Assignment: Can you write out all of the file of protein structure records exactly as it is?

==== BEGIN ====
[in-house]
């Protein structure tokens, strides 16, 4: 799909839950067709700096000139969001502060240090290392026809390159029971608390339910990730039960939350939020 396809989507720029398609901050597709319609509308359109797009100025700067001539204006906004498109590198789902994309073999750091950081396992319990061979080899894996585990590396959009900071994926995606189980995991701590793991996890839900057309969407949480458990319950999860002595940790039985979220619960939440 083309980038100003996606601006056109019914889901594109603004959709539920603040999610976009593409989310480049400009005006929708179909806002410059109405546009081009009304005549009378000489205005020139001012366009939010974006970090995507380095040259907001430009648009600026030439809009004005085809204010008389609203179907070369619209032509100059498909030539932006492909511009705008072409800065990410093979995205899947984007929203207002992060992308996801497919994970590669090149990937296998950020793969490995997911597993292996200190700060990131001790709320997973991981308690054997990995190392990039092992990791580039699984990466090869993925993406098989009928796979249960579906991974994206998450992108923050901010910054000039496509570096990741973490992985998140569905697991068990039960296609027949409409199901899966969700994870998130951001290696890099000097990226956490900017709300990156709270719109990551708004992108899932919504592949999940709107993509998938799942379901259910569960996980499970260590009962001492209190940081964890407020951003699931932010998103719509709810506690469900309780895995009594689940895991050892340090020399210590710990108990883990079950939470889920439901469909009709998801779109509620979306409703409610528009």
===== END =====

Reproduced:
[in-house]
């Protein structure tokens, strides 16, 4: 799909839950067709700096000139969001502060240090290392026809390159029971608390339910990730039960939350939020 396809989507720029398609901050597709319609509308359109797009100025700067001539204006906004498109590198789902994309073999750091950081396992319990061979080899894996585990590396959009900071994926995606189980995991701590793991996890839900057309969407949480458990319950999860002595940790039985979220619960939440 083309980038100003996606601006056109019914889901594109603004959709539920603040999610976009593409989310480049400009005006929708179909806002410059109405546009081009009304005549009378000489205005020139001012366009939010974006970090995507380095040259907001430009648009600026030439809009004005085809204010008389609203179907070369619209032509100059498909030539932006492909511009705008072409800065990410093979995205899947984007929203207002992060992308996801497919994970590669090149990937296998950020793969490995997911597993292996200190700060990131001790709320997973991981308690054997990995190392990039092992990791580039699984990466090869993925993406098989009928796979249960579906991974994206998450992108923050901010910054000039496509570096990741973490992985998140569905697991068990039960296609027949409409199901899966969700994870998130951001290696890099000097990226956490900017709300990156709270719109990551708004992108899932919504592949999940709107993509998938799942379901259910569960996980499970260590009962001492209190940081964890407020951003699931932010998103719509709810506690469900309780895995009594689940895991050892340090020399210590710990108990883990079950939470889920439901469909009709998801779109509620979306409703409610528009």